Love at first capture

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It’s the click of a shot. The light of the flash. It’s the breathless moments that Luke Simon feels most at ease with his canon AE-1. After a few heartbreaks, his passion for photography has hidden his emotions that he desperately tries to hide.

At age 19, the second year Law and first-year journalism student, Luke Simon, expresses his passion for his new site given through his $300 camera. Sitting in the buzzing café store in North Wollongong, his lens zooms into the breaking waves of the harsh ocean.

“Photography started out as an experimental hobby a few years ago” he sighed as he continued, “My connection to my camera and the photo-taking process became a part of who I was. Not long after I first started taking photos, I had a long-term relationship end and I was really going down a dark path. I stopped doing the things I enjoyed for a few months and it wasn’t a sustainable way to live”

Following his large footsteps down the tiled stairs, his mind slowly drifts off and it quickly becomes silent. Once again, the click of a successful photo is all that’s heard. As Luke looks away from the breaking waves of the ocean and refocuses on continuing, I to, begin to feel the emotional attachment he has with his camera “Not taking photos makes me not feel like myself. I got back into it and I started re-emerging and finding happiness again, only to experience another relationship end, in far more dire circumstances, and that really messed me up. It’s only been over the last few months that I have been forcing myself to get back into my own skin like I did once before”

It was clear that Luke finds comfort in his camera. It’s not just an object to him, but it’s a way to express his life in a new way. A way to convey his emotions, not in words, but in memories.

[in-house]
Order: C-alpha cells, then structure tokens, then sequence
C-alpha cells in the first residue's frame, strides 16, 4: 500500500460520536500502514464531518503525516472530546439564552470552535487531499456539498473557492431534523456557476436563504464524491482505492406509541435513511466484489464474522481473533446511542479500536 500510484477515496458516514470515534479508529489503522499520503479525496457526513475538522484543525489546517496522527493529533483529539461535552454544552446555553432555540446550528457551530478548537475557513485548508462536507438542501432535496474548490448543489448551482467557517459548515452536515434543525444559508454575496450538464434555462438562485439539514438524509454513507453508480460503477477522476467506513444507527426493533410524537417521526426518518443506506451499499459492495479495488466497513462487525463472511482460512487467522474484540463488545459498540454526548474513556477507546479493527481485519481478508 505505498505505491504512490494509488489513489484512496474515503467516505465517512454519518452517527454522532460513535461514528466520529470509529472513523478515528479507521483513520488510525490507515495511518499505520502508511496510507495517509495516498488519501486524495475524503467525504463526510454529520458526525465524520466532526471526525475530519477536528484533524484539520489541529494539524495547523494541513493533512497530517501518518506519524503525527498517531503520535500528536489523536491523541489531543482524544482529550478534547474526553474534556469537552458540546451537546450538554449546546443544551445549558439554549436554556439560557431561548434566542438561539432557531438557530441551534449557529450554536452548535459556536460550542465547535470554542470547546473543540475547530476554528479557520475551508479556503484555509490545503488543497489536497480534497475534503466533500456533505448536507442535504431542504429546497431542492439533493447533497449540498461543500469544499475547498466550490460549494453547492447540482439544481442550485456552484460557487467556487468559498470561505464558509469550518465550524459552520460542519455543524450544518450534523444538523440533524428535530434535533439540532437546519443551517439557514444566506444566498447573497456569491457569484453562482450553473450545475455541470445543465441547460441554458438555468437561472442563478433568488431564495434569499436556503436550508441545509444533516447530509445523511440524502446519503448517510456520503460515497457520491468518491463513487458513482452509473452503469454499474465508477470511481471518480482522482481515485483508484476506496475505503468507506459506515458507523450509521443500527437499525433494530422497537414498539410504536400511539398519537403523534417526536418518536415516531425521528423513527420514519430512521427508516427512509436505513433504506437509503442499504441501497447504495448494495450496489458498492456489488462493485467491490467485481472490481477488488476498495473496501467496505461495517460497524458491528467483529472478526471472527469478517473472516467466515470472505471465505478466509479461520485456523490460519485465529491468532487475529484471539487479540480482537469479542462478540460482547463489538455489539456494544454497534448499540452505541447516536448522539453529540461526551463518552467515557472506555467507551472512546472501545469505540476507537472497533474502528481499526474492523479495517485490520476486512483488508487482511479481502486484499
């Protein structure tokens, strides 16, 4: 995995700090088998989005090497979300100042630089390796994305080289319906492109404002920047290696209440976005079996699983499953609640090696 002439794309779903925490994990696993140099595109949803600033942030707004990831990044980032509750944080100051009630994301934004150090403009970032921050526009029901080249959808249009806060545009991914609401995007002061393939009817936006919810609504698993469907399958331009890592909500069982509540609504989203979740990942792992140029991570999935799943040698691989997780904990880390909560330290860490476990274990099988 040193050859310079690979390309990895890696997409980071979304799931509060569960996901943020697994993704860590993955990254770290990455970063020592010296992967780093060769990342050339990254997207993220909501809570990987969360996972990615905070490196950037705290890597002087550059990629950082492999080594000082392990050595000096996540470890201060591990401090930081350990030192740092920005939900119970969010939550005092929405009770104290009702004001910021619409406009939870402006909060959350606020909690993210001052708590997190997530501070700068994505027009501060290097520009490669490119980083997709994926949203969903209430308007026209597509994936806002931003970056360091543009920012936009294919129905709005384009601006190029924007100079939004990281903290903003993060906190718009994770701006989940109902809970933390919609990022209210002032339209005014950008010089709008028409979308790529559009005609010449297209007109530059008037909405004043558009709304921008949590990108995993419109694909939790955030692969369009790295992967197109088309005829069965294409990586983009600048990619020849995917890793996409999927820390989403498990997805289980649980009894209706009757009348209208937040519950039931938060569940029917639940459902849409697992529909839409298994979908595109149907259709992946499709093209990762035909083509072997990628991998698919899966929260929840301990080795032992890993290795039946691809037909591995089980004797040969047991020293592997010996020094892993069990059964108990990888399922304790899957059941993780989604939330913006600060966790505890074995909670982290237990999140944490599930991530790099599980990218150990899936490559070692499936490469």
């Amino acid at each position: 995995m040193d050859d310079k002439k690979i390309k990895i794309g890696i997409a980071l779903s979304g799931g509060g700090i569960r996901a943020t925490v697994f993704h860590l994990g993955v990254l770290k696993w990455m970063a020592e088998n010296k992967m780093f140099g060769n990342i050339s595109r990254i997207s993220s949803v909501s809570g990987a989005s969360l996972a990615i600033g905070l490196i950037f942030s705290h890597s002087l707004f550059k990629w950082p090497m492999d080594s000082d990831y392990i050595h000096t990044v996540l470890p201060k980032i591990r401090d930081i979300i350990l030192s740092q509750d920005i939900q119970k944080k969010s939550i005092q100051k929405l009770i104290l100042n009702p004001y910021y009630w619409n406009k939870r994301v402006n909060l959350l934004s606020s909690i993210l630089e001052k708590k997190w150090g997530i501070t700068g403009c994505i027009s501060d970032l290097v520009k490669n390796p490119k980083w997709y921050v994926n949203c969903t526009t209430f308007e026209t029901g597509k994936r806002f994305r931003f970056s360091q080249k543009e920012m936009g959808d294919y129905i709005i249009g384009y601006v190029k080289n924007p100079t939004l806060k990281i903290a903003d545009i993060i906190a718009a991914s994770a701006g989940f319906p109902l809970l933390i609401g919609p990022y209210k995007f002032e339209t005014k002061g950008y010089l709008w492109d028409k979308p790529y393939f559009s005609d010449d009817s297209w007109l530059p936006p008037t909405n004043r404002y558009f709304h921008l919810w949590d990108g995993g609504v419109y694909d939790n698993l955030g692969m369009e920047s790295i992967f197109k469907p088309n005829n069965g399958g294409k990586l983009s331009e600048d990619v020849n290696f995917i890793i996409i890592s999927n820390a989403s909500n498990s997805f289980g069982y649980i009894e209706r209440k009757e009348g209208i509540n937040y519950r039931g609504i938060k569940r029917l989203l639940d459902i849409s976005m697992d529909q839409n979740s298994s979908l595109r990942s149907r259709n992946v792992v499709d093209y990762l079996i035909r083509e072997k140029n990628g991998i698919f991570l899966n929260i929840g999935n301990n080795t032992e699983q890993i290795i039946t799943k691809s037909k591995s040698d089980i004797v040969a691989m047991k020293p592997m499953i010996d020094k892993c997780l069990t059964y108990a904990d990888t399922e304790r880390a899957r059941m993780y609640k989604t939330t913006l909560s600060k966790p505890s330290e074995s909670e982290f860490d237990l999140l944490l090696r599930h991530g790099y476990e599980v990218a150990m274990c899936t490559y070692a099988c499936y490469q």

I slowly began to realise that many of us, including myself, hide certain emotions through various activities. We constantly try to hide from the harsh world that clouds over us and, unfortunately, sometimes lose ourselves in the desperation to find happiness.

Luke quickly regains my attention by capturing another image as we make our final steps to the sand “In a way, photography is a coping mechanism for me. I love my camera and my camera loves me, and when I love something I love it with all the energy I have, so when those people turned their back on me and stepped on my heart, my camera was always there”

The way Luke’s eyes lit up when talking about photography and the memories he has collected will always be an image pasted in my head. Which in return gave me a sense of satisfaction knowing that the shy and quiet person I knew was able to express how emotionally attached he had become to his hobby.

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Photographer: Luke Simon

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